For Margaret Thatcher, Northern Ireland wasn’t just a political minefield but a personal tragedy.
Just months before she took office in 1979, her close friend and ally, the shadow Northern Ireland secretary Airey Neave, who led her campaign for the Conservative Party Leadership, was killed when a bomb, planted by republican terrorists, went off from under his car as he drove out of the Palace of Westminster.
In 2008, the Plaid Cymru AM Bethan Jenkns declared that plans for a portrait of Margaret Thatcher to hang in the Welsh Assembly was an “insult to the people of Wales”. At the same time, the then Conservative AM and now MP for the Vale of Galmorgan Alun Cairns praised the ex PM for having “transformed the Welsh economy.”
With just one MP still in Scotland, the effect of Margaret Thatcher’s reign continues to blight the Conservative party north of the border.
The Di Canio incident has underlined the need to step up campaigning against fascism, whether in uncovering extremists in the world of sport or entertainment as well as far-right political movements.
I have no idea whether or not Paulo Di Canio is a racist, just as I have no clue whether everyone who waddles through Trafalgar Square on May Day with a giant portrait of Stalin believes in the necessity of the Gulag or a bullet to the back of the head. I would, however, hesitate to put such people in positions where they have authority over people who their political heroes regarded as expendable.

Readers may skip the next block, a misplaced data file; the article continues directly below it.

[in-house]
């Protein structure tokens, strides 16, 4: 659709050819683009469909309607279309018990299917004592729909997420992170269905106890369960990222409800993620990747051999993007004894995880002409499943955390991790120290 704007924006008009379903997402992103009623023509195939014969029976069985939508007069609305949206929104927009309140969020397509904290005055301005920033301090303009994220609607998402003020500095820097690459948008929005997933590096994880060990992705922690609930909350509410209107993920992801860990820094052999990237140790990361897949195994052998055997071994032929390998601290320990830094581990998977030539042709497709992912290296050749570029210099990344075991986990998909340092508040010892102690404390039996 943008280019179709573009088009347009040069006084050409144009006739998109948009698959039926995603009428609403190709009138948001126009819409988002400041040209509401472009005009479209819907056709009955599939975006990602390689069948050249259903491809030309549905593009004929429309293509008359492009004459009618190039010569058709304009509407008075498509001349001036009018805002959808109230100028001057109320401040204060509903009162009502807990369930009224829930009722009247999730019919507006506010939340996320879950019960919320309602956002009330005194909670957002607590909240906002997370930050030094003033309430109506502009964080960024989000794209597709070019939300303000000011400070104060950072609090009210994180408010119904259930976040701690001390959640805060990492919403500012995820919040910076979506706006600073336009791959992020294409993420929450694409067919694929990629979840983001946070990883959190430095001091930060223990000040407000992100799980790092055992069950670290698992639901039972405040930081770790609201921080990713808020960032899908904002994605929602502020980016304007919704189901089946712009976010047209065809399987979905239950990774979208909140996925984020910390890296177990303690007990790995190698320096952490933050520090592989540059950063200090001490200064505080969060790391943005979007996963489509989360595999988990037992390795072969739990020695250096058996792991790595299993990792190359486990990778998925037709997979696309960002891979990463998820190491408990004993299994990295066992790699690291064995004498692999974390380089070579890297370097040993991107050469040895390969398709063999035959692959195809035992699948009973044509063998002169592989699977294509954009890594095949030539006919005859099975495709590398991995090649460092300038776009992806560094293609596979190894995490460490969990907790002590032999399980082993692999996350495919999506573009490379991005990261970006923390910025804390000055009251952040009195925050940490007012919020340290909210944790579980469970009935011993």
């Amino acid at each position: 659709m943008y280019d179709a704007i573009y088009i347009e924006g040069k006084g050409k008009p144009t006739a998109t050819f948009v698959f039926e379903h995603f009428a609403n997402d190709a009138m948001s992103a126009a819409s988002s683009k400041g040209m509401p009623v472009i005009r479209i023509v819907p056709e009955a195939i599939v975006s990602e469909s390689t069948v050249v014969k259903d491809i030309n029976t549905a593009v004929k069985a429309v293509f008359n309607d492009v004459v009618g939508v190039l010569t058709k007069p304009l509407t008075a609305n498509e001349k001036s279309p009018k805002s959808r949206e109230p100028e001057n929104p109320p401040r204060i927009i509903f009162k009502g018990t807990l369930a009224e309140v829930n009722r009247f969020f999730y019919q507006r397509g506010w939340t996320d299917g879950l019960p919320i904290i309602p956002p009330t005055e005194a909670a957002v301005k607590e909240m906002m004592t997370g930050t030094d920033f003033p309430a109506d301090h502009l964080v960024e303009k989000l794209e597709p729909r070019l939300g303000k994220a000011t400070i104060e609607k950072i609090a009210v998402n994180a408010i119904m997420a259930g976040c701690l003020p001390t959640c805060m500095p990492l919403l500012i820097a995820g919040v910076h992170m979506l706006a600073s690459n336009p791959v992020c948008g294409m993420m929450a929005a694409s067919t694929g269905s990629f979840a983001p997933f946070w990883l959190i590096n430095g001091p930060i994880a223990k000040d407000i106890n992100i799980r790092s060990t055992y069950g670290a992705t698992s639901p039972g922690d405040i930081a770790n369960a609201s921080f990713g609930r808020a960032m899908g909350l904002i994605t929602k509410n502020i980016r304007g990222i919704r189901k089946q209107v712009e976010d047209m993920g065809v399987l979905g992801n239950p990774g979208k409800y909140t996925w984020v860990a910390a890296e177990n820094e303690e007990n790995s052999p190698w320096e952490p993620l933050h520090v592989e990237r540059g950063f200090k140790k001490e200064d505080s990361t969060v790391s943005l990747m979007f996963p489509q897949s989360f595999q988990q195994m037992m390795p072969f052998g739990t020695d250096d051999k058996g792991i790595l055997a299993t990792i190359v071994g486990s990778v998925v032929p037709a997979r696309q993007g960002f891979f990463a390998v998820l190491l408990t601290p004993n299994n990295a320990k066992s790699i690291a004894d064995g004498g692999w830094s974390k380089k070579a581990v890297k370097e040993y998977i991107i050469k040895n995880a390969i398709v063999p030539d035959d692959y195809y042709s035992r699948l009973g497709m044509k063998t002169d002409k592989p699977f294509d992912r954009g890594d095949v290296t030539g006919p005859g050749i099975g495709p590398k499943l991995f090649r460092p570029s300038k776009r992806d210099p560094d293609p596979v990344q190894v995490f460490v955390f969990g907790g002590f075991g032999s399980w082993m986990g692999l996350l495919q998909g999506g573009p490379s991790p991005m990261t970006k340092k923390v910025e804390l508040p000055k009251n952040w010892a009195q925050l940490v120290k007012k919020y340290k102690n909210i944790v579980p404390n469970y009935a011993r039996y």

Britain’s number one tennis player, Andy Murray has waded into the world of politics, by urging fellow Scots to use their heads rather than their hearts in deciding whether to become an independent country.
Over the last five days the leaders of three political parties have made speeches about immigration. Cameron’s latest speech suggests that there is now a race to the bottom on immigration.
Before rushing to blame foreign visitors for putting a strain on the health service with some rather dubious statistics, perhaps the prime minister and his health secretary would do well to examine the policies of other departments of government that are both costing the NHS money and preventing NHS staff from doing what they are qualified to do.
Now that we’ve pulled apart the idea that newly-arrived immigrants are being fast-tracked to social housing ahead of indigenous Britains, it’s worth a quick look at the myth that immigrants are somehow a drain on the economy; that there is a pressing need to “get tough” with them, send them home, afflict various hardships on them, whatever takes your right-wing fancy.
This weekend two first ministers went head to head with their competing views on the future of the Union.